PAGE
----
Mozart Piano Sonata No. 5 in G, K. 283 / 189h

performed by Christoph Eschenbach, or below by the also spectacular Mitsuko Uchida

Here we are with Mozart’s fifth piano sonata, and per yesterday’s article, the two Köchel numbers reflect its original and incorrect ordering, later being given the lower number to reflect its composition before a number of other works, including some piano concertos we’ll discuss this week.

It, too, was composed on Mozart’s trip to Munich for the production of his opera La Finta Giardiniera, completed in 1775, and this sonata was apparently completed just before then. Although these sonatas were not published in a group like some of Beethoven’s sonatas were, they were composed at around the same time and are considered to be of the same “set,” perhaps.

Slightly later than the fourth yesterday, K. 189h was written in early 1775. I didn’t mention it yesterday, but this group of early sonatas is united not only chronologically, but by their “typical key plan,” as Brian Robins says in his article at AllMusic. The first is in C, but instead of working around sharps first, he goes to F, then B flat, then E flat, as we saw yesterday, and now we begin sharps, with G major. Robins also uses this as evidence that they may have been intended for publication. There is apparently evidence that Mozart played them at some of his concerts while in Paris and elsewhere, and honestly, a listen or two reveals why the composer may have been so fond of them, or at least why his audiences may have been.

In speaking of yesterday’s work, I tried to find the right words to describe its mellifluous, perfectly light but wholly expressive nature, but we have some more insight there. In the AllMusic article linked yesterday, John Palmer mentions “J.C. Bach’s keyboard style.” Robins goes a bit further, mentioning Mozart’s deep impression of “the London Bach” when they met. Can you hear that? Maybe.

Like its predecessor, it too is in three movements, with Wiki citing a playing time of “twelve to eighteen (Richter) minutes.” I can only imagine that this 50% discrepancy comes from observation of certain repeats here and there. The first movement, as we would expect, is in a very brief sonata form, with a development section of only 18 bars. Wiki says that “The shorter length and moderate technical demands make it an ideal piece for early-advanced study and performance.”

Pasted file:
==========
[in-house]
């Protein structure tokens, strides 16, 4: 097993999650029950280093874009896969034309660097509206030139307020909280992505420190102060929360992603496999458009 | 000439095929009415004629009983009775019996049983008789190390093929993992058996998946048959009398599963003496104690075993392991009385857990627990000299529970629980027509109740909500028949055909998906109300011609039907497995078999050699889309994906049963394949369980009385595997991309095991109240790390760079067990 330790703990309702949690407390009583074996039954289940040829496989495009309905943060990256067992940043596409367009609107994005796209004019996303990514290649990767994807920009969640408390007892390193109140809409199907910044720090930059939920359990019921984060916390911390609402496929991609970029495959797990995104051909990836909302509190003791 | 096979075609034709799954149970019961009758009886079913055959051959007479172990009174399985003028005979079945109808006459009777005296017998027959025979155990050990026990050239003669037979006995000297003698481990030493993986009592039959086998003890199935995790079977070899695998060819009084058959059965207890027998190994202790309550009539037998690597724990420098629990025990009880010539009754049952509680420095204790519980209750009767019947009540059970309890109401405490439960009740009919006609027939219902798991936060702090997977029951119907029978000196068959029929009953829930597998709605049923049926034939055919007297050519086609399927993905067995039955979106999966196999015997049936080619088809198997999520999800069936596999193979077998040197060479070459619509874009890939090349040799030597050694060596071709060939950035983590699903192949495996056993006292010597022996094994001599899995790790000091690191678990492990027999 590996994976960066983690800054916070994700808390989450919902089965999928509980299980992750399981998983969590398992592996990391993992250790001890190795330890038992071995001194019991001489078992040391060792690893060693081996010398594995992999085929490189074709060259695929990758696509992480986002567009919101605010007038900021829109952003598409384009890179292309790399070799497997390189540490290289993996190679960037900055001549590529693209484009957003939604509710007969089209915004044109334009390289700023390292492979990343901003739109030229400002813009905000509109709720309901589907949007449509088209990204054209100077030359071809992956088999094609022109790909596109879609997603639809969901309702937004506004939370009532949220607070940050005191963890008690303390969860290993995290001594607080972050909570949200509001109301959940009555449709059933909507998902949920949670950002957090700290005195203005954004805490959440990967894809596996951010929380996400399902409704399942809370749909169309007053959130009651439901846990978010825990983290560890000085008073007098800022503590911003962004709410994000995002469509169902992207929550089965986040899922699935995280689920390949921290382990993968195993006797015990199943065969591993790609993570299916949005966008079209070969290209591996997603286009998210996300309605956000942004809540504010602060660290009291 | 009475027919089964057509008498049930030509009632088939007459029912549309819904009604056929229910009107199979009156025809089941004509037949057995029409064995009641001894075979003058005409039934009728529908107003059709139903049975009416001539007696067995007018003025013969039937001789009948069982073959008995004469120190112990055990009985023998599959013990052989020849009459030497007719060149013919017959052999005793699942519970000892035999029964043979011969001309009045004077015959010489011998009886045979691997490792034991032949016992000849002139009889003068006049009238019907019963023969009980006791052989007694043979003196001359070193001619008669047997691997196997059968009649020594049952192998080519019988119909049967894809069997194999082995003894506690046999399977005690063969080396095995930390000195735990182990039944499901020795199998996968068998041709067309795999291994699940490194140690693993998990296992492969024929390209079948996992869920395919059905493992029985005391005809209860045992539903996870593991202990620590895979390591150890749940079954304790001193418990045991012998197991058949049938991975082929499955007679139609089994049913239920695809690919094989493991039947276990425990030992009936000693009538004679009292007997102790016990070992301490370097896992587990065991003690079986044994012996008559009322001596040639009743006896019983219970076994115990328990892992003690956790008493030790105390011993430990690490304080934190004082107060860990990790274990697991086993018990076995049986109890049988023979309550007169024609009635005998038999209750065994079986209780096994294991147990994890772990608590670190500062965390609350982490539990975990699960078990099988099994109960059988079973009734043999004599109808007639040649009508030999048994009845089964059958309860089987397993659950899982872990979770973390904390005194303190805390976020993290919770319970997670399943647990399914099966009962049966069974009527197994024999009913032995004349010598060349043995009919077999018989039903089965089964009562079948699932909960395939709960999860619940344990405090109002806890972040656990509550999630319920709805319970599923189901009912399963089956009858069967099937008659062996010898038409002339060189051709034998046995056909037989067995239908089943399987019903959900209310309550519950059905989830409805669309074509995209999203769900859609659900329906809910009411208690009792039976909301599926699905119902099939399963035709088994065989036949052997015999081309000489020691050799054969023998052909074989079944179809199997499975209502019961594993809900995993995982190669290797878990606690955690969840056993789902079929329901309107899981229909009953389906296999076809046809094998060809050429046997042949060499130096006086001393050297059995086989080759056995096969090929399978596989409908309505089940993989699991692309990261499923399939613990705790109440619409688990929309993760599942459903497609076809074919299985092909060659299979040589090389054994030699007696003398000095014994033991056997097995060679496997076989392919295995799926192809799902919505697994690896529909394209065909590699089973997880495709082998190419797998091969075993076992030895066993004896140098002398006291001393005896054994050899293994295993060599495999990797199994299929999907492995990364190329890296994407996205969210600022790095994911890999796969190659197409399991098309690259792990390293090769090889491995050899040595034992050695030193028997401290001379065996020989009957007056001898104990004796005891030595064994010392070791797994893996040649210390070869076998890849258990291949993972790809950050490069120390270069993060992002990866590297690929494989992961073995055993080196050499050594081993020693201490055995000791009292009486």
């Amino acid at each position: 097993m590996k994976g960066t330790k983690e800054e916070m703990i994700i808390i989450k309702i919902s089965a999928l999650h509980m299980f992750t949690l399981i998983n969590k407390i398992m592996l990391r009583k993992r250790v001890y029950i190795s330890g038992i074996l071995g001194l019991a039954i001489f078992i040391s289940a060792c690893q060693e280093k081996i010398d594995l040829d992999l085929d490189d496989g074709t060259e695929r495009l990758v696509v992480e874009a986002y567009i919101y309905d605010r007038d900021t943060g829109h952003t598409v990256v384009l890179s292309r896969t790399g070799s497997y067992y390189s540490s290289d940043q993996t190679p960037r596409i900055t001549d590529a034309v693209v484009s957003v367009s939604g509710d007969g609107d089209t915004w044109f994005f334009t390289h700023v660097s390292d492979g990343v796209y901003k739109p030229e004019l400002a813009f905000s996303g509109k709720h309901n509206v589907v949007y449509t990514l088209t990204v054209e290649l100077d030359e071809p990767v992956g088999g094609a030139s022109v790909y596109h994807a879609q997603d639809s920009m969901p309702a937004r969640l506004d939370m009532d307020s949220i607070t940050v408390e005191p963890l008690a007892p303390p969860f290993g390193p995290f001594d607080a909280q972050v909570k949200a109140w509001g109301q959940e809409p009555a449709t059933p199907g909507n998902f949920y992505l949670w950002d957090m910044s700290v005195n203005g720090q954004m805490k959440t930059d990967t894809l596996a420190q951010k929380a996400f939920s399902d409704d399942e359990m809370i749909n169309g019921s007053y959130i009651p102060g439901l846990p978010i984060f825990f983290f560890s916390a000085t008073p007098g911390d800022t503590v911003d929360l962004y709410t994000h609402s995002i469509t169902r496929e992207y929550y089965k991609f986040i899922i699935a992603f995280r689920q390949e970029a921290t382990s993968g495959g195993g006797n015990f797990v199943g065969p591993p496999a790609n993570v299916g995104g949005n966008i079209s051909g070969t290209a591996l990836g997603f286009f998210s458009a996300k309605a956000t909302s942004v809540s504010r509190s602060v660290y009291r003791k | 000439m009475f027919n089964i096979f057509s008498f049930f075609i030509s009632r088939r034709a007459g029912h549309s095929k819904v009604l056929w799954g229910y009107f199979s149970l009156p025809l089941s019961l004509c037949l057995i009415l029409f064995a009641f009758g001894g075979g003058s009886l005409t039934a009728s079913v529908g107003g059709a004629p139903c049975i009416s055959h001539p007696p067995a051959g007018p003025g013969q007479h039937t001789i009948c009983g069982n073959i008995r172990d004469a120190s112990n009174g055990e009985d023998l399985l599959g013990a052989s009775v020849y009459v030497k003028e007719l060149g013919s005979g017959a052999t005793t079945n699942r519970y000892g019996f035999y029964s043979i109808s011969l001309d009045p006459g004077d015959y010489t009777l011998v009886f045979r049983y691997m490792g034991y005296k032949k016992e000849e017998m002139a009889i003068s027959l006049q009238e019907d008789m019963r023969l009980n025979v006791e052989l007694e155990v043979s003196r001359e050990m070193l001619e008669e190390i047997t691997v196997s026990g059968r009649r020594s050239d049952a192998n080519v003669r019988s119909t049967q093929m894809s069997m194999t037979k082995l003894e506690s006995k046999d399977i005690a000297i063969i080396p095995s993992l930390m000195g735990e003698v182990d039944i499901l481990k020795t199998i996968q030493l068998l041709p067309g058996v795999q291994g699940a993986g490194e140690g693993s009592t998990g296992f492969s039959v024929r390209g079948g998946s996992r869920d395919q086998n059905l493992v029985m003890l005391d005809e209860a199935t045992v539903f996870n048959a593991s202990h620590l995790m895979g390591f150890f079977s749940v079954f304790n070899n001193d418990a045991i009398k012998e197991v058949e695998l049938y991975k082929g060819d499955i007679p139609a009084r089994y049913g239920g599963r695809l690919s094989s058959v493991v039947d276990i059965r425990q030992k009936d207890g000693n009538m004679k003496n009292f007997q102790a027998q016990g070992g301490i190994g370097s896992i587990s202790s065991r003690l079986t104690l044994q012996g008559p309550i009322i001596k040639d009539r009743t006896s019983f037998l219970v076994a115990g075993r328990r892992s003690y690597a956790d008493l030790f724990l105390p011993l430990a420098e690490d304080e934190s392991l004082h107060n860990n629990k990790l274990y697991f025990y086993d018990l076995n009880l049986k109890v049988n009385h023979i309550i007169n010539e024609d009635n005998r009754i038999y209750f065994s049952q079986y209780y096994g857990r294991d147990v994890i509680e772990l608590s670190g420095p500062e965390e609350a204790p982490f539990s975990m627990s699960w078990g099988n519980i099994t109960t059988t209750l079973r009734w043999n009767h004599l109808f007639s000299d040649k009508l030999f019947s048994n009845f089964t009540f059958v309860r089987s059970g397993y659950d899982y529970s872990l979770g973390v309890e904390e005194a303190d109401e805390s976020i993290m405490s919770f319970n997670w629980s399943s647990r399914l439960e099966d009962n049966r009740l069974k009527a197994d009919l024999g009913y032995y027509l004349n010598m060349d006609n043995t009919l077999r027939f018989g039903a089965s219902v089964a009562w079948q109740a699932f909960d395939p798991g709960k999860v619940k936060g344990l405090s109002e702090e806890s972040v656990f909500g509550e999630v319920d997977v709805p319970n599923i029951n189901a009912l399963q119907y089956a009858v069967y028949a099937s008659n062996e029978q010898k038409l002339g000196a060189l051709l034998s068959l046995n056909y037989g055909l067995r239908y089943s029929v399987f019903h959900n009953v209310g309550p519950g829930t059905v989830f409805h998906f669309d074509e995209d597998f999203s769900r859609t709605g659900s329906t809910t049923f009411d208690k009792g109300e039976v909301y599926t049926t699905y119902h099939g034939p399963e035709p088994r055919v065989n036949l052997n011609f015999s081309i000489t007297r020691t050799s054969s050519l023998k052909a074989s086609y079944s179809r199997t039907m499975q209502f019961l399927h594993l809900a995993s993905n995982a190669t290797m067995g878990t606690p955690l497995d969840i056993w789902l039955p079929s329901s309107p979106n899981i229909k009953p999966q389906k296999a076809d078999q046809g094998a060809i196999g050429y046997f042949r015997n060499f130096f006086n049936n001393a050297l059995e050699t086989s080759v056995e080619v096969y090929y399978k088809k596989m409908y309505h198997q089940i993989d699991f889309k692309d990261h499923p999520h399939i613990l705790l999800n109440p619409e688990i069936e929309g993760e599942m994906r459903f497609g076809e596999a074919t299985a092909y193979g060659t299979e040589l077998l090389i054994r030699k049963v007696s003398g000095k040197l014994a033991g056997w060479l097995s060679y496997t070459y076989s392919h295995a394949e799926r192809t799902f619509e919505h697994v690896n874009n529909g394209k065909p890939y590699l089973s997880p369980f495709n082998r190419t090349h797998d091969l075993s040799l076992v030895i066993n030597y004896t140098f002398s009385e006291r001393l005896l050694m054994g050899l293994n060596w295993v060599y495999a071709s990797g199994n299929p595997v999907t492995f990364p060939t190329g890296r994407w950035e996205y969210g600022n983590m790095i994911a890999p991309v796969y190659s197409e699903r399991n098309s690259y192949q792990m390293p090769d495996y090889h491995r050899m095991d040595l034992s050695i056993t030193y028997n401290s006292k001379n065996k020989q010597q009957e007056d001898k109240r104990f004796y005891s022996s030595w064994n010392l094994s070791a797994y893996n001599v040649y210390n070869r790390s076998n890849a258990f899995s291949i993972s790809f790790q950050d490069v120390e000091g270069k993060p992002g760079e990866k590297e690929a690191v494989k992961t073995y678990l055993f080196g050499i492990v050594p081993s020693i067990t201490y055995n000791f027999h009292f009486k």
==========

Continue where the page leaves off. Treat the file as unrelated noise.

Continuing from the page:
The first movement gives us the same carefree beauty as we heard in the fourth, but it isn’t a slow movement. In fact, it’s quite lively, but the sense of lightness and fluidity is the same. I wish there were a better word than ‘charming’, something that carried more weight, but meant the same kind of thing. It’s beautiful, and it doesn’t take much. The young composer, already with plenty of experience, seems always to offer up exquisitely simple yet astonishingly beautiful musical material, but that development is kept short and sweet. Part of this sense of effortless grace may come from the minuet-like tempo, but there’s no reason to over-analyze, is there?

The secon movement is equally graceful, in the bright key of C, with a slightly darker middle section. There’s no funeral march or  anything to be found here; this isn’t Beethoven (yet), no tempers or sorrows, just something to add a tasteful contrast to the movement, and the piece overall.

In contrast with the broader, spacious second movement, the third, marked presto, gives us a suitable ending to this more petite sonata, and certainly the greatest technical challenges (I would guess) for the “early-advanced” student. It explodes in a burst of ebullient joy and excitement, presented in a bouncy 3/8 meter. It’s refreshing and exciting, and there are similar contrasts of light and dark, of dynamics, and content in this movement that show Mozart as a deft composer, able to fit so much into a small, neat little package. How could you not be charmed to pieces by this in a live performance?

It’s concise, unassuming, but astonishingly satisfying. Just imagine what the later sonatas will be like! We’ve got some time left before we get there, and lots to discuss between now and then, but even at this point, what little gems we have to enjoy! We’ll discuss one more sonata from Mozart’s pen this week before moving on to a few concertos, so do stay tuned for that and much more piano on the way.

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